AmphibiaWeb - Rhinella icterica
Rhinella icterica
Yellow Cururu Toad
family: Bufonidae

© 2009 Mario Sacramento (1 of 42)

  hear call (530.0K MP3 file)

[call details here]

Conservation Status (definitions)
IUCN (Red List) Status Least Concern (LC)
National Status no national status
Regional Status no regional status



View distribution map in BerkeleyMapper.
View Bd and Bsal data (3 records).

A large robust toad (adult male :100-166 mm; adult female : 135-190 mm). Body stout; strong cephalic crests and large parotoid glands on head. Tympanum small, higher than wide. Skin of dorsum scattered with blunt thorny warts, especially in males; dorsum yellowish in females and juveniles with a regular pattern of black blotches and a wide light-colored middorsal stripe. The color of the male dorsum is often a bright greenish yellow with only a few black blotches; belly white, marbled with brown.

Distribution and Habitat

Country distribution from AmphibiaWeb's database: Argentina, Brazil, Paraguay


View distribution map in BerkeleyMapper.
View Bd and Bsal data (3 records).
The rain forest (Mata Atlântica) of southeastern and southern Brazil, eastern Paraguay, and also in Misiones (Argentina). Usually in elevated forests, also in grassland. During breeding time, they are found in streams and standing water bodies, such as lakes, ponds or puddles.

Life History, Abundance, Activity, and Special Behaviors
Spawning period from August to January. In November and December hundreds of the diurnal, only 9-10 mm sized, recently metamorphosed froglets leave the breeding places en mass. Males call in and at water bodies, mainly at night but also during the day. The call is a melodious tremolo (pointed out by the indigenous name “Cururu”). The large egg strings with several thousand dark-colored eggs are deposited at shallow water. The small, black, free-swimming larvae live in large congregations, feeding on suspension and grazing on stones and aquatic plants. Most of adult trods are “Sit-and-Wait-Predators” feeding on invertebrates especially Coleoptera and Formicidae.

Possible reasons for amphibian decline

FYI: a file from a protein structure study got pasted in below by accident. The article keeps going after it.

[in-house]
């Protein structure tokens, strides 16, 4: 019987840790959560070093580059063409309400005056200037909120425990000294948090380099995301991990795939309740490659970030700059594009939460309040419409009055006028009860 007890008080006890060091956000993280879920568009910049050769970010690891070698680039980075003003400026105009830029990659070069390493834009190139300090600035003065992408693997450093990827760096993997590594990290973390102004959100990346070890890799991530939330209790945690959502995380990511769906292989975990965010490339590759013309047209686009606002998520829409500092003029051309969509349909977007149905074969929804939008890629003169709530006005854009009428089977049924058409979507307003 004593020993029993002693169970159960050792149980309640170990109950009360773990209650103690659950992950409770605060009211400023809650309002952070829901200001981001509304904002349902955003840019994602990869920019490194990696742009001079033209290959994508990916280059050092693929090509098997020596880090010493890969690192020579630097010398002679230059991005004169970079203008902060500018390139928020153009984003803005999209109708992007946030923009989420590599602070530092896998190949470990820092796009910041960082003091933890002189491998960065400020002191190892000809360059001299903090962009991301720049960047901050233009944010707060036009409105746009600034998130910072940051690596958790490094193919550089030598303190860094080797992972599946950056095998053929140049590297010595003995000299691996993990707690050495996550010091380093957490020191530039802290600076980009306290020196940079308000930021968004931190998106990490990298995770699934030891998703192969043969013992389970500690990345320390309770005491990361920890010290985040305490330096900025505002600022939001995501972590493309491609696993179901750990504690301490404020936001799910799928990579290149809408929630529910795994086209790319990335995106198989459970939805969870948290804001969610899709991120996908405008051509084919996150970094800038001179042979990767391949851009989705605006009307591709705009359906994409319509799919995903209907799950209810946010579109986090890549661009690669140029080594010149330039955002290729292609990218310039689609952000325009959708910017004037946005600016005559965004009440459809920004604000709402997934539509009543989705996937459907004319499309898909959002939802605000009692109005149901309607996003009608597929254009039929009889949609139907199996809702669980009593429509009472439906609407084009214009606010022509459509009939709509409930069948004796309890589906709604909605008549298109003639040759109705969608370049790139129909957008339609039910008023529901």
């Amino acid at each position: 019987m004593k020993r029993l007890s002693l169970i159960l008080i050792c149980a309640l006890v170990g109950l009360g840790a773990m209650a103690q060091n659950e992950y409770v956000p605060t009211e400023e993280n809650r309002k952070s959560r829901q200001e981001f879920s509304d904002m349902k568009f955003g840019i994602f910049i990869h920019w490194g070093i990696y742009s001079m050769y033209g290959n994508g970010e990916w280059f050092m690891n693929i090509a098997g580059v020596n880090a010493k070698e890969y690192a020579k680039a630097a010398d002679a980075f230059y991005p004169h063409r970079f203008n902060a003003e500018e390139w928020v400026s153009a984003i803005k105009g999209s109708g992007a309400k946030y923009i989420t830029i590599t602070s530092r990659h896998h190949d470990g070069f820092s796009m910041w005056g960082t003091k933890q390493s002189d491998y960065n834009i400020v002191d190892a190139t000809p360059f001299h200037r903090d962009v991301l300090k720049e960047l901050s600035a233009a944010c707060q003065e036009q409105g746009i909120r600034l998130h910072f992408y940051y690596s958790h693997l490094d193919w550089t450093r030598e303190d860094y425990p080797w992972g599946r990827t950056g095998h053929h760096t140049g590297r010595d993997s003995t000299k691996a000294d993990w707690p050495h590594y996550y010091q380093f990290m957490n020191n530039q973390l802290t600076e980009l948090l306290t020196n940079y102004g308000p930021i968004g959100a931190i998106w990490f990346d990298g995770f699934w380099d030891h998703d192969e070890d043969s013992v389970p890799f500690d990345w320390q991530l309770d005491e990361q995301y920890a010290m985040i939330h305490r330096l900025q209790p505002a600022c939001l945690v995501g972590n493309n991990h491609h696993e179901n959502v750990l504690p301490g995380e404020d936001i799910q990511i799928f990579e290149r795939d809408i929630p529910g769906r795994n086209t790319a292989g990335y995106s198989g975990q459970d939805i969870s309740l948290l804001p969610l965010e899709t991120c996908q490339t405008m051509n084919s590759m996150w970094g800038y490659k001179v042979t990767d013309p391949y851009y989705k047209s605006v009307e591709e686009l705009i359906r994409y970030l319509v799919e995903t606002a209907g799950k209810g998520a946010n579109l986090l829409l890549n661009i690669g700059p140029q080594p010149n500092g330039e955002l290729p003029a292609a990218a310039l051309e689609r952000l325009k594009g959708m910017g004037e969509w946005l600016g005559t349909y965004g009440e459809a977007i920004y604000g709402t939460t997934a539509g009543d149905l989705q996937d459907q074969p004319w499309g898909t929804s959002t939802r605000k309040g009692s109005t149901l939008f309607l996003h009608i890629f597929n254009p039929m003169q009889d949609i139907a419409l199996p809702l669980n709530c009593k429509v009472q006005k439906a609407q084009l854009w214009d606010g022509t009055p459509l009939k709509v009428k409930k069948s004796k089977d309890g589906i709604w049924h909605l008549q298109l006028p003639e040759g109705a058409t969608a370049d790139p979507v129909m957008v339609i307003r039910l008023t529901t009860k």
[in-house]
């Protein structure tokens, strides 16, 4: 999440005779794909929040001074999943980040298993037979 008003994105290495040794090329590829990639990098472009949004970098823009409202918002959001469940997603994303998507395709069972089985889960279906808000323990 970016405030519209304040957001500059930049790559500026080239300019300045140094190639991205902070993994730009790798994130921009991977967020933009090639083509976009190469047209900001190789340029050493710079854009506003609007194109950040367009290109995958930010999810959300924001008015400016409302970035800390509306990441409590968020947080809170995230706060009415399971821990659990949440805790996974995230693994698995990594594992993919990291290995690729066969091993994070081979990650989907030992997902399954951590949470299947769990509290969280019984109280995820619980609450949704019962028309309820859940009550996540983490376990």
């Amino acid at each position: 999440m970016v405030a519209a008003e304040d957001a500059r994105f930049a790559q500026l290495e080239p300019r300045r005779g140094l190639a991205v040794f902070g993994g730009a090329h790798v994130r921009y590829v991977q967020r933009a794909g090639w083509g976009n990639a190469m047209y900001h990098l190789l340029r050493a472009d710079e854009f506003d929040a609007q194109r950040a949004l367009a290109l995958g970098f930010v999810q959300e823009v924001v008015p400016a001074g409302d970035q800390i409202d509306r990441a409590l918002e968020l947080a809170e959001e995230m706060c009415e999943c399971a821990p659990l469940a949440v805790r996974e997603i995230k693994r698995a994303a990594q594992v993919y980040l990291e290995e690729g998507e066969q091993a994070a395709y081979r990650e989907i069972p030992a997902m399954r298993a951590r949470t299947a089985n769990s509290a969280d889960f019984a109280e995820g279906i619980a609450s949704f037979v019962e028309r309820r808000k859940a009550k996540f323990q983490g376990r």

General habitat alteration and loss
Habitat modification from deforestation, or logging related activities
Local pesticides, fertilizers, and pollutants

Toads from the Eldorado locality, in Misiones, near the Paraná borders, show remarkable morphological peculiarities, with characters both of B. schneideri, as the shape of the dorsal warts or the presence of tibial glands, and of B. ictericus, as the parotoid shape or the dorsal pattern. More available biological data are needed to make clear the identity of such a mixed or intermediate population.


Beckmann, O. (2003). ''Reproduktion und Ernährung der Kröte Bufo ictericus im Waldschutzgebiet Pró-Mata, Araukarienplateau, Rio Grande do Sul, Brasilien.''

Cei, J. M. (1980). ''Amphibians of Argentina.'' Monitore Zoologica Italiano, New Series Monografia, Firenze, 2, 1-609.

Kwet, A. and Di-Bernardo, M. (1999). Anfíbios - Amphibien - Amphibians. EDIPUCRS, Porto Alegre.

Originally submitted by: Sabine Eger, Nalani Schnell & Mirco Sole (first posted 2004-05-27)
Edited by: Tate Tunstall, Michelle S. Koo (2021-10-11)

Species Account Citation: AmphibiaWeb 2021 Rhinella icterica: Yellow Cururu Toad <> University of California, Berkeley, CA, USA. Accessed Oct 17, 2021.

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Citation: AmphibiaWeb. 2021. <> University of California, Berkeley, CA, USA. Accessed 17 Oct 2021.

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